6.Census data. After 1840 the Census collected age, place of birth, occupation, personal wealth, education, spouse, children, hired hands, and even immigration information. Copies of the original decennial census forms from 1790 through 1930 are available on microfilm for research at the U.S. National Archives and Records Administration in Washington, DC (http://www.archives.gov/), at Archives regional centers, and at select Federal depository libraries throughout the United States. 

7.Naturalizations records. For Pre-1906 Naturalizations: Contact the State Archives for the state where the naturalization occurred to request a search of state, county, and local courts records. Contact the NARA regional facility that serves the state where naturalization occurred to request a search of Federal court records. For Naturalizations After 1906: After 1906, the courts forwarded copies of naturalizations to the Immigration and Naturalization Service (INS). Naturalizations from Federal Courts are held in the NARA's regional facilities for the Federal courts for their area. Learn more: http://www.archives.gov/genealogy/naturalization/ 

8.Grave sites. Headstones will give dates and possible family names. 

9.Libraries. Here you'll find newspaper articles (look for obituaries, and birth and marriage announcements) and books on local history (what was taking place during their life). Many libraries can be accessed online. You will also find genealogy information in several libraries, the Allen County Public Library in Indiana having the second largest genealogical collection in the US. Another good source is the Family History Library in Salt Lake City, UT.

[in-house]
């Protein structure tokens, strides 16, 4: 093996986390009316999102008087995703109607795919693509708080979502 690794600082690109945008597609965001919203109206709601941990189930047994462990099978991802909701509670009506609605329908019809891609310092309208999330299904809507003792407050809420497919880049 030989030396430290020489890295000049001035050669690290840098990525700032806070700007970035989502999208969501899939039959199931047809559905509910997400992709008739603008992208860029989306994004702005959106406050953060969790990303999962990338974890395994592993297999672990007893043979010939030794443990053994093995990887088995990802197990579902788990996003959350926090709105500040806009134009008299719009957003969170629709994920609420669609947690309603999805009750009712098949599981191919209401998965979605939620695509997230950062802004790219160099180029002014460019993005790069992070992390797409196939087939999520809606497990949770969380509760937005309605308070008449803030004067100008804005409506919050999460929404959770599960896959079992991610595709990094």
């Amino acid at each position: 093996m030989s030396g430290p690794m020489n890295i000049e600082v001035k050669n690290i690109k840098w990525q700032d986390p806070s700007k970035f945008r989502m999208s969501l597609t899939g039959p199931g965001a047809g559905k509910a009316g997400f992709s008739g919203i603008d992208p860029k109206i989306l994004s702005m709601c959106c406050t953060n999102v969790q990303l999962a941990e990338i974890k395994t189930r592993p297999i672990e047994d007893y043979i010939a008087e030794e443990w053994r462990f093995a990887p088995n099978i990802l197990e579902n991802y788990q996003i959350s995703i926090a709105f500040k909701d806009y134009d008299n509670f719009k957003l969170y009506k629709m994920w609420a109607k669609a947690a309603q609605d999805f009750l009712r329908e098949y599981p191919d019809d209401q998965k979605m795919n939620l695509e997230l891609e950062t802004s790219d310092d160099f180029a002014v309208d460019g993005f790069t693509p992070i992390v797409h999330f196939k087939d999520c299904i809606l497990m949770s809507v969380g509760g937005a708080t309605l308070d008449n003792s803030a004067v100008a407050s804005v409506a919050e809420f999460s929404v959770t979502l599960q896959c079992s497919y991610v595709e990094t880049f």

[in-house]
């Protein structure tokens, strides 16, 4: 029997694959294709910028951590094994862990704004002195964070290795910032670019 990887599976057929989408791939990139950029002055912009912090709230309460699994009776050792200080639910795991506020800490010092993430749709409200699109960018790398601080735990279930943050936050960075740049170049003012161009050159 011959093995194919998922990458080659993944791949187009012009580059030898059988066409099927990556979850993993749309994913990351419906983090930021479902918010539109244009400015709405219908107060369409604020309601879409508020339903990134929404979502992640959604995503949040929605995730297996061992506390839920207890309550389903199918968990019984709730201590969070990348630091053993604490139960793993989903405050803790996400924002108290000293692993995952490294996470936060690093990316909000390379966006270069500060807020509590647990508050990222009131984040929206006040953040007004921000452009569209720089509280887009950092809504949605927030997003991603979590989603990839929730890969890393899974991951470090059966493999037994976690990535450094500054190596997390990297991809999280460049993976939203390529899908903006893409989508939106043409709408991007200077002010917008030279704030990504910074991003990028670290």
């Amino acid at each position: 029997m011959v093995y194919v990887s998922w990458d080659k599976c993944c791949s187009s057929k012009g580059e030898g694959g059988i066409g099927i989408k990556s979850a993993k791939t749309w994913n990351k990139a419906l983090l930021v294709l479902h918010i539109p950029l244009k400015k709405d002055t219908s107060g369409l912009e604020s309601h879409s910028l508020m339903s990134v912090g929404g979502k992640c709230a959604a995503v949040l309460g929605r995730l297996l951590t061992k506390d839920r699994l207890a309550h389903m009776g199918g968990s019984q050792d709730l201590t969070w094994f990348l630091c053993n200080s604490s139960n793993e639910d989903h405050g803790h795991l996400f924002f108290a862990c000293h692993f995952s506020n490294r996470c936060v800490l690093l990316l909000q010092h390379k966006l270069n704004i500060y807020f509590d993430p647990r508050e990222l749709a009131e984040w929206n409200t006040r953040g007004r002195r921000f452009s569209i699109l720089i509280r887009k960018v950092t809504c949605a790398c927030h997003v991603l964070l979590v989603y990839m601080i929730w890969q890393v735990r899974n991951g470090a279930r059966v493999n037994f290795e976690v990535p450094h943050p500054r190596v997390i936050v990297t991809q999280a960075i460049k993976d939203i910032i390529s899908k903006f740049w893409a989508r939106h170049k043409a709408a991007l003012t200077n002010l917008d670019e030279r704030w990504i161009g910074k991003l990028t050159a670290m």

10.Genealogy message boards. Google "genealogy message boards" and join in--you'll find a wealth of information available! 

11.Military records. You'll find several sources online, including NARA (http://www.archives.gov/st-louis/military-personnel/). 

12.High school and college yearbooks. These sources can help locate a relative or provide other resources for your search. Check online. 

13.Family pedigrees. These are family groups already linked in a computer system. Accessing an individual's family group sheet in a linked pedigree will also give you access to all of the records that are linked to that individual. Two great sources are Kindred Connections (http://www.kindredkonnections.com/index.html) and the Family History Library (http://www.familysearch.org/Eng/Library/FHL/frameset_library.asp). 

14.U.S. Immigration records. Two great sources are Ellis Island Records (http://www.ellisislandrecords.org/) and Ancestry.com (http://www.ancestry.com/search/rectype/default.aspx?rt=40) 

15.Social Security Death Index. This is a database of people whose deaths were reported to the Social Security Administration (SSA) beginning about 1962. The best source is RootsWeb.com (http://ssdi.rootsweb.com/?o_xid=0028727949&o_lid=0028727949&o_xt=41534187). Now that you're all grown up and interested in finding your "roots", these 15 resources should get you well on your way. It'll be a fun and rewarding adventure.